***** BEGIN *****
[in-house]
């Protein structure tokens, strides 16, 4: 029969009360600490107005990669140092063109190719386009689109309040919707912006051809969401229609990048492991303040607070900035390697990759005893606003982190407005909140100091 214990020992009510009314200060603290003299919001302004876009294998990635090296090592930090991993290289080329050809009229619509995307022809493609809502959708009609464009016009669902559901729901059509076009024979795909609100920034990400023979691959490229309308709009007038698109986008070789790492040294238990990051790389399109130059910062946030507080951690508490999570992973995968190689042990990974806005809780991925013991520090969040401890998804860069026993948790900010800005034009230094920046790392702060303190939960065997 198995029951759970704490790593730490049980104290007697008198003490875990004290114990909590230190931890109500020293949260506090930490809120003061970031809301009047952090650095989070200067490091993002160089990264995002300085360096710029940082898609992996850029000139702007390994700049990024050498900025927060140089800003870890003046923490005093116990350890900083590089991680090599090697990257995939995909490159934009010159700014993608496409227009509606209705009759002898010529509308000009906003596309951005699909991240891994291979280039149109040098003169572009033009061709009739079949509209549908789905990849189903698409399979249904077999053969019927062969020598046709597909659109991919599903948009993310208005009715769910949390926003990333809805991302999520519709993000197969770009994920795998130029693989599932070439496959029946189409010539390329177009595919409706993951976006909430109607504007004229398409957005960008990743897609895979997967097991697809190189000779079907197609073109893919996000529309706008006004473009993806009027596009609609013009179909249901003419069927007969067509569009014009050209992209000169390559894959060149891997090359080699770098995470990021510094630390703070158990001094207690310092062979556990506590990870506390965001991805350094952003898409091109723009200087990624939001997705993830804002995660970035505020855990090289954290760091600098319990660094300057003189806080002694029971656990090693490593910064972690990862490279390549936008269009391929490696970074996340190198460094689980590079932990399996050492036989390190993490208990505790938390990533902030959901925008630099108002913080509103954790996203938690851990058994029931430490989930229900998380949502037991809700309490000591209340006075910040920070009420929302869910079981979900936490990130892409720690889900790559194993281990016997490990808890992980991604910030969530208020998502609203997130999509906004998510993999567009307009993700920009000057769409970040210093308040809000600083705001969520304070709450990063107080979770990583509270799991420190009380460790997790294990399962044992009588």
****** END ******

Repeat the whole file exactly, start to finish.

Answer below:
[in-house]
């Protein structure tokens, strides 16, 4: 029969009360600490107005990669140092063109190719386009689109309040919707912006051809969401229609990048492991303040607070900035390697990759005893606003982190407005909140100091 214990020992009510009314200060603290003299919001302004876009294998990635090296090592930090991993290289080329050809009229619509995307022809493609809502959708009609464009016009669902559901729901059509076009024979795909609100920034990400023979691959490229309308709009007038698109986008070789790492040294238990990051790389399109130059910062946030507080951690508490999570992973995968190689042990990974806005809780991925013991520090969040401890998804860069026993948790900010800005034009230094920046790392702060303190939960065997 198995029951759970704490790593730490049980104290007697008198003490875990004290114990909590230190931890109500020293949260506090930490809120003061970031809301009047952090650095989070200067490091993002160089990264995002300085360096710029940082898609992996850029000139702007390994700049990024050498900025927060140089800003870890003046923490005093116990350890900083590089991680090599090697990257995939995909490159934009010159700014993608496409227009509606209705009759002898010529509308000009906003596309951005699909991240891994291979280039149109040098003169572009033009061709009739079949509209549908789905990849189903698409399979249904077999053969019927062969020598046709597909659109991919599903948009993310208005009715769910949390926003990333809805991302999520519709993000197969770009994920795998130029693989599932070439496959029946189409010539390329177009595919409706993951976006909430109607504007004229398409957005960008990743897609895979997967097991697809190189000779079907197609073109893919996000529309706008006004473009993806009027596009609609013009179909249901003419069927007969067509569009014009050209992209000169390559894959060149891997090359080699770098995470990021510094630390703070158990001094207690310092062979556990506590990870506390965001991805350094952003898409091109723009200087990624939001997705993830804002995660970035505020855990090289954290760091600098319990660094300057003189806080002694029971656990090693490593910064972690990862490279390549936008269009391929490696970074996340190198460094689980590079932990399996050492036989390190993490208990505790938390990533902030959901925008630099108002913080509103954790996203938690851990058994029931430490989930229900998380949502037991809700309490000591209340006075910040920070009420929302869910079981979900936490990130892409720690889900790559194993281990016997490990808890992980991604910030969530208020998502609203997130999509906004998510993999567009307009993700920009000057769409970040210093308040809000600083705001969520304070709450990063107080979770990583509270799991420190009380460790997790294990399962044992009588």